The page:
Archive for Tuesday, February 21, 2006

Officer faces termination for lax inspection of van

Lapse in protocol cited as factor in prison escape

February 21, 2006


The first casualty in the aftermath of the Feb. 12 inmate escape from Lansing Correctional Facility may be a corrections officer.

The Kansas Department of Corrections on Monday afternoon said Warden David McKune was proposing the termination of the officer for failing to follow the prison's security protocols.

The lapse in protocol - not adequately inspecting vehicles as they leave the prison grounds - was a factor in the escape of John M. Manard, a 27-year-old inmate who was serving a life sentence for first-degree murder. Manard and his alleged accomplice, Toby Young, the lead volunteer with a dog-rescue program at the prison, have not been seen since the escape.

Bill Miskell, a spokesman for the Department of Corrections, described the officer who is facing firing as having "at least eight years" of experience on the corrections staff.

The officer is not thought to be involved in the escape scheme. Rather, his pending termination is for paying lax attention to protocol that could have prevented the escape.

"I can tell you that, based upon the information that we've been able to develop from interviews and from the video surveillance, he did not properly inspect the Safe Harbor Prison Dog van as it left with Toby Young driving and John Manard hidden in a dog crate in the back of the van," Miskell said.

The officer was notified Monday of his proposed firing, Miskell said, and suspended with pay. Under civil service regulations, the officer will have the opportunity to discuss the action with McKune. After that time, McKune will make the decision about whether to finalize the proposal, modify it or withdraw the action.

Miskell said McKune likely would make his decision by the end of this week.

If the officer disagrees with any disciplinary action that is imposed, he can appeal to the State Civil Service Board. Only then would the officer's name be made public by the state, Miskell said.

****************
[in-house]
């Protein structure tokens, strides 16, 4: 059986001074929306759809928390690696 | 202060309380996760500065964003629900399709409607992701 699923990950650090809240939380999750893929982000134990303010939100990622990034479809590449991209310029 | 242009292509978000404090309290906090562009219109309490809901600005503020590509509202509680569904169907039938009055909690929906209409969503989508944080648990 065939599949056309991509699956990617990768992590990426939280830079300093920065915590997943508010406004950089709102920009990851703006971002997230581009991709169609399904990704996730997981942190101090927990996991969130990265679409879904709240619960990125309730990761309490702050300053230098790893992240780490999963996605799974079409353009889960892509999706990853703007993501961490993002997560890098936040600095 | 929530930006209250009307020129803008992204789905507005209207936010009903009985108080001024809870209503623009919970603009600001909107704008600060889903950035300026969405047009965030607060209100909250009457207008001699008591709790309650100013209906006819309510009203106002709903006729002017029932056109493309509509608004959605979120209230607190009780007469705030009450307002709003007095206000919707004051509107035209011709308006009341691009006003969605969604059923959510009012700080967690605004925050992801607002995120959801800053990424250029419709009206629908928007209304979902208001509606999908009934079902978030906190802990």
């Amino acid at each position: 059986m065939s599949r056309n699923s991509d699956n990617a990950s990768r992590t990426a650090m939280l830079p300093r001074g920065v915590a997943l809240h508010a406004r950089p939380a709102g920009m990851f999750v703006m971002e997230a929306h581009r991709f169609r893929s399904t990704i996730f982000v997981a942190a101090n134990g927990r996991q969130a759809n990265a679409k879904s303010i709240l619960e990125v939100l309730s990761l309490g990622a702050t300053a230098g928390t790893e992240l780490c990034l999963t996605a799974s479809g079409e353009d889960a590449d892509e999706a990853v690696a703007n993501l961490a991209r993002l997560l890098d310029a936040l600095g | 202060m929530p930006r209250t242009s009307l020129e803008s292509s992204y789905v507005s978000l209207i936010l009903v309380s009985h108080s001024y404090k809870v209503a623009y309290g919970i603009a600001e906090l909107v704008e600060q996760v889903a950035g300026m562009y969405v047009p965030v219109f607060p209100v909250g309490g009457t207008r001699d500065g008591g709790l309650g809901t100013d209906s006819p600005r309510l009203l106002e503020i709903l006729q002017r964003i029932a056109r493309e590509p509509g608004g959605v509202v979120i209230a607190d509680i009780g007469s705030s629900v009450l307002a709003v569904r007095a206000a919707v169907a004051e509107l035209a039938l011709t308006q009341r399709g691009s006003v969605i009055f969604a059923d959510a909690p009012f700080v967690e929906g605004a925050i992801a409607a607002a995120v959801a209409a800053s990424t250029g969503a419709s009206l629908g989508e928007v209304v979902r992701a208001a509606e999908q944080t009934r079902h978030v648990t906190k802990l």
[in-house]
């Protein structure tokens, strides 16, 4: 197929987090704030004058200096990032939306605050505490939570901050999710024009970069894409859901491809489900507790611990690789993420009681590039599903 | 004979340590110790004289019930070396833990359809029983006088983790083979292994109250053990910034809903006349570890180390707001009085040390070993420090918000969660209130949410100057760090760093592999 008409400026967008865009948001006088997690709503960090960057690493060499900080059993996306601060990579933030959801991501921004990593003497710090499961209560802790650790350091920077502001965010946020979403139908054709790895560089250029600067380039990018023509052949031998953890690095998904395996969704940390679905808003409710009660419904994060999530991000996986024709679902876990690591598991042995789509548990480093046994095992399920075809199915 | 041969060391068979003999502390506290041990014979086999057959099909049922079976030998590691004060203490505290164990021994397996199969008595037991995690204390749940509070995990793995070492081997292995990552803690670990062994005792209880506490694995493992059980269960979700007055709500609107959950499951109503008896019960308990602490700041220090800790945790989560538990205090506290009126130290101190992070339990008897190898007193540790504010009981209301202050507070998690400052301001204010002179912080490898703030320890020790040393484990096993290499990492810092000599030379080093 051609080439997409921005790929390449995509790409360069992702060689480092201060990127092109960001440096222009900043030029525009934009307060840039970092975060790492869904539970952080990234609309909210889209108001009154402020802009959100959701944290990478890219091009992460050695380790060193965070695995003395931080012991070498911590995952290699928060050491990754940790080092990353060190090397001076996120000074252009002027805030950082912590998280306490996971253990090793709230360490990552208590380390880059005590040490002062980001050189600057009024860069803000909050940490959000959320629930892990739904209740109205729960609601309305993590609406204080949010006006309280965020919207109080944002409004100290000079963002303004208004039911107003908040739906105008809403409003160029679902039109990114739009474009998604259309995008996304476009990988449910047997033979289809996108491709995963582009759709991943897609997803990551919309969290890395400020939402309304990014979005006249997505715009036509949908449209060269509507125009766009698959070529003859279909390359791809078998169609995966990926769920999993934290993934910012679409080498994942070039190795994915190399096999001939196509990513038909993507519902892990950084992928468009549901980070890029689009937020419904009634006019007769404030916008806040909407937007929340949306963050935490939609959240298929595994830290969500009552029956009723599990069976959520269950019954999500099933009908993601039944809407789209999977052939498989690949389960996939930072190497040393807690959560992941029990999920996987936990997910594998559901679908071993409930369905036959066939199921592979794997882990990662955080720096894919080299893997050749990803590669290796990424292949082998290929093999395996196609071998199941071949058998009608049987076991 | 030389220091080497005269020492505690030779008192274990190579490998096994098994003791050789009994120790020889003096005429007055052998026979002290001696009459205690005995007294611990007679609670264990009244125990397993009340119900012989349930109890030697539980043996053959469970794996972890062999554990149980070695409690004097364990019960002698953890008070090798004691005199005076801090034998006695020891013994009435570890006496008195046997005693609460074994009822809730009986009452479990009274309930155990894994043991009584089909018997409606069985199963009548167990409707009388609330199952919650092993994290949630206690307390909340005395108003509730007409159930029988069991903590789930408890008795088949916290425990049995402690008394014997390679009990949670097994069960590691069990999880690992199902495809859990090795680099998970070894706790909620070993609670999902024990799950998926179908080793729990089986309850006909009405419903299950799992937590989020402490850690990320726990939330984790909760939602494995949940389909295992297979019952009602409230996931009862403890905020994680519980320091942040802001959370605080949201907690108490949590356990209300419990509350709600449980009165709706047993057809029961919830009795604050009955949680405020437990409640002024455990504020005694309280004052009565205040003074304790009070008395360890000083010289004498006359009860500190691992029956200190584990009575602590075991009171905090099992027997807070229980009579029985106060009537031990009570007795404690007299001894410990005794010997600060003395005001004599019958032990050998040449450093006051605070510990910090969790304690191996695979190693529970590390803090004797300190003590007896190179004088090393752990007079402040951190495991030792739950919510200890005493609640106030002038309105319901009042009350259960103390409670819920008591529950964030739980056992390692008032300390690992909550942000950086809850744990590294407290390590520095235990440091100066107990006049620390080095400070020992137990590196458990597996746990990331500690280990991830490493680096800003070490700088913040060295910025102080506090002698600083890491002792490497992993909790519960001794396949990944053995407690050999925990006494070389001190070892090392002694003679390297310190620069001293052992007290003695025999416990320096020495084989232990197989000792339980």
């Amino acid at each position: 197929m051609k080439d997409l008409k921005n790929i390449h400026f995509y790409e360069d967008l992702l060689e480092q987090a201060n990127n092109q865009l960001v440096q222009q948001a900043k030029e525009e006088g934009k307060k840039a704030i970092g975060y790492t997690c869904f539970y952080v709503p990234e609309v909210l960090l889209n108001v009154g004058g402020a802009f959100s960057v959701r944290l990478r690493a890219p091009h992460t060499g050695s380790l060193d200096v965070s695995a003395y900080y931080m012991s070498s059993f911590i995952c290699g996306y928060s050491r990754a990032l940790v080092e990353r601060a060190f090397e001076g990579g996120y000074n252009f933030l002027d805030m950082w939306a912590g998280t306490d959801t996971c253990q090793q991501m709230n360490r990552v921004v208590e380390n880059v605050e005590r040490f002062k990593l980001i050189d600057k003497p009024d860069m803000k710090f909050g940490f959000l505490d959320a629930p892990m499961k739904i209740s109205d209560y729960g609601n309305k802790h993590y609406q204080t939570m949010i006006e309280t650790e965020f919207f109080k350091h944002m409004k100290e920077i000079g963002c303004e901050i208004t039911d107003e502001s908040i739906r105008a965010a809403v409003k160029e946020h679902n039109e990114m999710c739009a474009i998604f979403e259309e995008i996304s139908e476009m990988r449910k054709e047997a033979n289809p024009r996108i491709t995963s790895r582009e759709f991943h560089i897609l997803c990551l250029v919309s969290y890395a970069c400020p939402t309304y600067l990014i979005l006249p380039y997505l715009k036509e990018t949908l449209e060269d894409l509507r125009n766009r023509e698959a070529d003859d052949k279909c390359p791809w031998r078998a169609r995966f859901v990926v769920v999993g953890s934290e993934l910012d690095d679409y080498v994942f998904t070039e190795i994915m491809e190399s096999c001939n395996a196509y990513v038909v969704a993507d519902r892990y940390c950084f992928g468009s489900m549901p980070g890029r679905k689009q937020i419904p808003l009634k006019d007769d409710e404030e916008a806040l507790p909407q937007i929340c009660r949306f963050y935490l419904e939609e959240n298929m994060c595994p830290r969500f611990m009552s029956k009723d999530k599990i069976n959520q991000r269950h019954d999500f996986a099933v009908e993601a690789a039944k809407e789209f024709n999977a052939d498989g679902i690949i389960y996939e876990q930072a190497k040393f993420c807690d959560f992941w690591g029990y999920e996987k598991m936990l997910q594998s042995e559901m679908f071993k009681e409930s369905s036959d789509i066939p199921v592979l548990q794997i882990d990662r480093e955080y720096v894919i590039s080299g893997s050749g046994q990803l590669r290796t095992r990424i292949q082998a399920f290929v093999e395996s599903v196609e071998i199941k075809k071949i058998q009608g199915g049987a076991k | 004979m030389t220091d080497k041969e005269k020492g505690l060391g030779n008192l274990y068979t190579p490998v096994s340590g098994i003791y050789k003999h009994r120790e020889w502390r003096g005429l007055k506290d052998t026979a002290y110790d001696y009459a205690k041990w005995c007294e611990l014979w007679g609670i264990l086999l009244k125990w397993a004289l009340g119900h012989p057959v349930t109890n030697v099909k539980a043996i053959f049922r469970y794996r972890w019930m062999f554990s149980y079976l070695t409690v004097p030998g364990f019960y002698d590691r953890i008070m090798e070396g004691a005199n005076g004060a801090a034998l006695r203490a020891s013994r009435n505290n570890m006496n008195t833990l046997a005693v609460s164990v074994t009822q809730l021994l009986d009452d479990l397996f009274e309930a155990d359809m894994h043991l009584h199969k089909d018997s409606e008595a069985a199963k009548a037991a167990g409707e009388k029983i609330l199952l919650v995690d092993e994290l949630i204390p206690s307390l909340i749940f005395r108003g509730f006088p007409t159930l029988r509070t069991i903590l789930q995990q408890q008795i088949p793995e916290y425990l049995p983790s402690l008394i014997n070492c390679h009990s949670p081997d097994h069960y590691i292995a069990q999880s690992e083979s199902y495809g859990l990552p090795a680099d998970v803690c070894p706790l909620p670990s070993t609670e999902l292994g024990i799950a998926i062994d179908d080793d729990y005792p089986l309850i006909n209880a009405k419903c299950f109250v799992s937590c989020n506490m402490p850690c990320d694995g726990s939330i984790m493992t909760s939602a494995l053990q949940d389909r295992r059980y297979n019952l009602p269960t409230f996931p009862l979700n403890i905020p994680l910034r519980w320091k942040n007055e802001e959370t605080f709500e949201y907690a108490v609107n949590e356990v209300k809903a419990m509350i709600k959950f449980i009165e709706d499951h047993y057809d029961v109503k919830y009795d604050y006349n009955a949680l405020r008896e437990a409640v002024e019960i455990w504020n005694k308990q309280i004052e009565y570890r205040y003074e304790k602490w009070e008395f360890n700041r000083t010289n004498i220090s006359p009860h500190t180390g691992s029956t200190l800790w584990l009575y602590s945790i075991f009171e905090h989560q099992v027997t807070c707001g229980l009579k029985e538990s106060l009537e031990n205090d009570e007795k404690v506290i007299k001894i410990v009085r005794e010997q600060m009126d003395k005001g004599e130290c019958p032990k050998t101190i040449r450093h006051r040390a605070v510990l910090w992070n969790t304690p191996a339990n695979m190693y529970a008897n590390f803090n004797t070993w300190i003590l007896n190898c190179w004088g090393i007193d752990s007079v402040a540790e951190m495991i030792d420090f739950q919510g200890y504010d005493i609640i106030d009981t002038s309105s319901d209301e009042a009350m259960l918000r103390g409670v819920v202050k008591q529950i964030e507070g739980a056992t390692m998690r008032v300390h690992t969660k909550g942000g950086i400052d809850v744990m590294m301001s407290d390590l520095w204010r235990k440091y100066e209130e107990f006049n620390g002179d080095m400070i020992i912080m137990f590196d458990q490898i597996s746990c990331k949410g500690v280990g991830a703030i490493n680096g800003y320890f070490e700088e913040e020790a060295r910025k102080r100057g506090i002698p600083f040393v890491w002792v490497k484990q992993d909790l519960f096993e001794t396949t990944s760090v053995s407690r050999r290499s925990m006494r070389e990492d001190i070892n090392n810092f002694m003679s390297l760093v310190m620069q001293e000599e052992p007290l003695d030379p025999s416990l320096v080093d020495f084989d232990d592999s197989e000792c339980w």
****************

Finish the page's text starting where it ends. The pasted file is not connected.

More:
A call to Lansing Local 3371 of the American Federation of State, County and Municipal Employees, the union that represents corrections officers at the prison, went unanswered Tuesday afternoon. The local's president did not respond to an e-mail inquiry Tuesday evening.

Meanwhile, authorities are actively continuing the search for Manard and Young with the help of local, state and national law enforcement agencies.

"We have notified authorities from both Mexico and Canada that John Manard has escaped from the Lansing Correctional Facility and Toby Young is believed to be with him," Miskell said.

Last week, authorities asked for the public's help in spotting the pair - who may have disguised themselves since the breakout. Videotape from a Kansas City-area store captured Young purchasing an electric razor and black or dark brown hair dye prior to the escape. The two also are believed to have more than $10,000 in cash and two semiautomatic handguns.

Miskell said the call for help has resulted in "lots and lots of sightings, particularly from the metro (Kansas City) area," but "the information we have developed thus far has not been productive."

Authorities also have asked the public's help in finding someone who may have sold a 1998-2000 blue Chevrolet sport utility vehicle within the past month or so to Young.

They believe Young and Manard left the Safe Harbor van at a Bonner Springs storage facility for the SUV.


bankboy119 12 years, 2 months ago

Yes of course the guard should get the same punishment as the murderer. I guess if I had a phd I would have known.

badger 12 years, 2 months ago

If it had been a simple mistake, something he didn't notice or couldn't have been expected to see, I'd be inclined towards leniency for the guard.

But he deliberately ignored his procedures and his rules, and the very thing the rules were supposed to prevent happened.

If this is the first time he's ever failed to follow a procedure, and he has been an exemplary employee to this point, then perhaps some form of suspension and probation. However, barring him being a pretty amazing employee, I just can't see a lot of justification for him keeping his job. Aside from the fact that he allowed an inmate to escape and all the ramifications of that, corrections officers need to trust that the other guy will do what he's supposed to. If they can't trust him, it may undermine their effectiveness as a whole.

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